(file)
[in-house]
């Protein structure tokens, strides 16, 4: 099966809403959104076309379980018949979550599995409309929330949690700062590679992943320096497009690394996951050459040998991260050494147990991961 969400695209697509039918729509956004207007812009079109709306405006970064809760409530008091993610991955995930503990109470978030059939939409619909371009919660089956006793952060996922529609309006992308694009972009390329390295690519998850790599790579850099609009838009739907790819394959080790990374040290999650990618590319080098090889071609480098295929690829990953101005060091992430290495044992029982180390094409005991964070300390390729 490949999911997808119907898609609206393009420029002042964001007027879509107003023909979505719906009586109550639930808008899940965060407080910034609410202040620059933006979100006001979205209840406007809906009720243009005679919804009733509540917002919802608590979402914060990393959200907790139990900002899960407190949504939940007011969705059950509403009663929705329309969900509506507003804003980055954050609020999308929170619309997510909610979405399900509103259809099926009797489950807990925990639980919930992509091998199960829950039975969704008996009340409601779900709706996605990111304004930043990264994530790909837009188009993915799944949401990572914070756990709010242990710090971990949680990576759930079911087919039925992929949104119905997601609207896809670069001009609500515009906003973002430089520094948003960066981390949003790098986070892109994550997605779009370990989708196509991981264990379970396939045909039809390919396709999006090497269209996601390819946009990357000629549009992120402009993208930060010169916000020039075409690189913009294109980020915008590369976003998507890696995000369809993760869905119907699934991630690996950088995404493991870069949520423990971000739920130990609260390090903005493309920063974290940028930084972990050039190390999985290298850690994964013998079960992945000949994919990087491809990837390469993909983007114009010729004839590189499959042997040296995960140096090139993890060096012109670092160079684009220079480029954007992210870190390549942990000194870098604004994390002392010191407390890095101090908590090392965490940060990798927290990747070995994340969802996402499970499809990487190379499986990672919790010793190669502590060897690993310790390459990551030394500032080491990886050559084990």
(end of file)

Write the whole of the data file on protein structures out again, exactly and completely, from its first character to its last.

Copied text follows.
[in-house]
């Protein structure tokens, strides 16, 4: 099966809403959104076309379980018949979550599995409309929330949690700062590679992943320096497009690394996951050459040998991260050494147990991961 969400695209697509039918729509956004207007812009079109709306405006970064809760409530008091993610991955995930503990109470978030059939939409619909371009919660089956006793952060996922529609309006992308694009972009390329390295690519998850790599790579850099609009838009739907790819394959080790990374040290999650990618590319080098090889071609480098295929690829990953101005060091992430290495044992029982180390094409005991964070300390390729 490949999911997808119907898609609206393009420029002042964001007027879509107003023909979505719906009586109550639930808008899940965060407080910034609410202040620059933006979100006001979205209840406007809906009720243009005679919804009733509540917002919802608590979402914060990393959200907790139990900002899960407190949504939940007011969705059950509403009663929705329309969900509506507003804003980055954050609020999308929170619309997510909610979405399900509103259809099926009797489950807990925990639980919930992509091998199960829950039975969704008996009340409601779900709706996605990111304004930043990264994530790909837009188009993915799944949401990572914070756990709010242990710090971990949680990576759930079911087919039925992929949104119905997601609207896809670069001009609500515009906003973002430089520094948003960066981390949003790098986070892109994550997605779009370990989708196509991981264990379970396939045909039809390919396709999006090497269209996601390819946009990357000629549009992120402009993208930060010169916000020039075409690189913009294109980020915008590369976003998507890696995000369809993760869905119907699934991630690996950088995404493991870069949520423990971000739920130990609260390090903005493309920063974290940028930084972990050039190390999985290298850690994964013998079960992945000949994919990087491809990837390469993909983007114009010729004839590189499959042997040296995960140096090139993890060096012109670092160079684009220079480029954007992210870190390549942990000194870098604004994390002392010191407390890095101090908590090392965490940060990798927290990747070995994340969802996402499970499809990487190379499986990672919790010793190669502590060897690993310790390459990551030394500032080491990886050559084990």